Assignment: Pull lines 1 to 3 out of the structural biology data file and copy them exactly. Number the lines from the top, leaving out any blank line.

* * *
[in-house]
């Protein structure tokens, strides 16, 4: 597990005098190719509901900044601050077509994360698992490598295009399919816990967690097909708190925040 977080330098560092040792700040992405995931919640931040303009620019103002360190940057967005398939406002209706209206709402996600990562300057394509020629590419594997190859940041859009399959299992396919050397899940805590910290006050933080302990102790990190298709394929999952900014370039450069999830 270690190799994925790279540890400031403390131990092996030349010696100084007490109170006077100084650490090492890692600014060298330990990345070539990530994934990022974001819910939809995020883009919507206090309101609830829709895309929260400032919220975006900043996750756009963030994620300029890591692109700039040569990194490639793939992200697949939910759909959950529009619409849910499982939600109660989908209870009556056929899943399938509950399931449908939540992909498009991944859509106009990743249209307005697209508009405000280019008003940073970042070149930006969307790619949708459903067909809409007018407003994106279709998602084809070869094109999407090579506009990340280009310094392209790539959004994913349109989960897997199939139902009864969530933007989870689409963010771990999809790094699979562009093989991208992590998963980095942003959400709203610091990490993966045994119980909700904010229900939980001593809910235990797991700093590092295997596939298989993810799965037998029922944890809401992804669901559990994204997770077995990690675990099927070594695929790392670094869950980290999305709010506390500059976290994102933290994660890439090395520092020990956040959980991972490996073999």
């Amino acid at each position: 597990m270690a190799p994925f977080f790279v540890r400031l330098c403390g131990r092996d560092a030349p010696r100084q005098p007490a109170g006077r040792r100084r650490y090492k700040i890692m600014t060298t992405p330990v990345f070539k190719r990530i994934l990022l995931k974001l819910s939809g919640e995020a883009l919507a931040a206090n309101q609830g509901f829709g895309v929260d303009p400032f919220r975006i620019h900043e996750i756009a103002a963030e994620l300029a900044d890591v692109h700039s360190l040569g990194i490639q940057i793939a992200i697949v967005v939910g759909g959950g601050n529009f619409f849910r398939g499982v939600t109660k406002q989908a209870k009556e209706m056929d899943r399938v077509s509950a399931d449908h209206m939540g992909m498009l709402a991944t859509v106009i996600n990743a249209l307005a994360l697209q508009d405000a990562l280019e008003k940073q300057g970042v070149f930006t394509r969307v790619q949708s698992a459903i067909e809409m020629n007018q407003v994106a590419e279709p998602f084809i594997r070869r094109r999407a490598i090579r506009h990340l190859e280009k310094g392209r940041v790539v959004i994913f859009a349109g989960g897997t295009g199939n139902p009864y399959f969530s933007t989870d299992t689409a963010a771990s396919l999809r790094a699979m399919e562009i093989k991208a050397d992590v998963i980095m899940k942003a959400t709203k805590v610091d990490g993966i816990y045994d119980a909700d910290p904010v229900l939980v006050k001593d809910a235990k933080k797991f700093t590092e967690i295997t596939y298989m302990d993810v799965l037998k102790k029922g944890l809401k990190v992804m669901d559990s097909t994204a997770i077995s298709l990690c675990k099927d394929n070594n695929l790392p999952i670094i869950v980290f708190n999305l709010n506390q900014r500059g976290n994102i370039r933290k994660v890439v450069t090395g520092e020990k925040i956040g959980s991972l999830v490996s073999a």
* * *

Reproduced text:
[in-house]
């Protein structure tokens, strides 16, 4: 597990005098190719509901900044601050077509994360698992490598295009399919816990967690097909708190925040 977080330098560092040792700040992405995931919640931040303009620019103002360190940057967005398939406002209706209206709402996600990562300057394509020629590419594997190859940041859009399959299992396919050397899940805590910290006050933080302990102790990190298709394929999952900014370039450069999830 270690190799994925790279540890400031403390131990092996030349010696100084007490109170006077100084650490090492890692600014060298330990990345070539990530994934990022974001819910939809995020883009919507206090309101609830829709895309929260400032919220975006900043996750756009963030994620300029890591692109700039040569990194490639793939992200697949939910759909959950529009619409849910499982939600109660989908209870009556056929899943399938509950399931449908939540992909498009991944859509106009990743249209307005697209508009405000280019008003940073970042070149930006969307790619949708459903067909809409007018407003994106279709998602084809070869094109999407090579506009990340280009310094392209790539959004994913349109989960897997199939139902009864969530933007989870689409963010771990999809790094699979562009093989991208992590998963980095942003959400709203610091990490993966045994119980909700904010229900939980001593809910235990797991700093590092295997596939298989993810799965037998029922944890809401992804669901559990994204997770077995990690675990099927070594695929790392670094869950980290999305709010506390500059976290994102933290994660890439090395520092020990956040959980991972490996073999």
């Amino acid at each position: 597990m270690a190799p994925f977080f790279v540890r400031l330098c403390g131990r092996d560092a030349p010696r100084q005098p007490a109170g006077r040792r100084r650490y090492k700040i890692m600014t060298t992405p330990v990345f070539k190719r990530i994934l990022l995931k974001l819910s939809g919640e995020a883009l919507a931040a206090n309101q609830g509901f829709g895309v929260d303009p400032f919220r975006i620019h900043e996750i756009a103002a963030e994620l300029a900044d890591v692109h700039s360190l040569g990194i490639q940057i793939a992200i697949v967005v939910g759909g959950g601050n529009f619409f849910r398939g499982v939600t109660k406002q989908a209870k009556e209706m056929d899943r399938v077509s509950a399931d449908h209206m939540g992909m498009l709402a991944t859509v106009i996600n990743a249209l307005a994360l697209q508009d405000a990562l280019e008003k940073q300057g970042v070149f930006t394509r969307v790619q949708s698992a459903i067909e809409m020629n007018q407003v994106a590419e279709p998602f084809i594997r070869r094109r999407a490598i090579r506009h990340l190859e280009k310094g392209r940041v790539v959004i994913f859009a349109g989960g897997t295009g199939n139902p009864y399959f969530s933007t989870d299992t689409a963010a771990s396919l999809r790094a699979m399919e562009i093989k991208a050397d992590v998963i980095m899940k942003a959400t709203k805590v610091d990490g993966i816990y045994d119980a909700d910290p904010v229900l939980v006050k001593d809910a235990k933080k797991f700093t590092e967690i295997t596939y298989m302990d993810v799965l037998k102790k029922g944890l809401k990190v992804m669901d559990s097909t994204a997770i077995s298709l990690c675990k099927d394929n070594n695929l790392p999952i670094i869950v980290f708190n999305l709010n506390q900014r500059g976290n994102i370039r933290k994660v890439v450069t090395g520092e020990k925040i956040g959980s991972l999830v490996s073999a």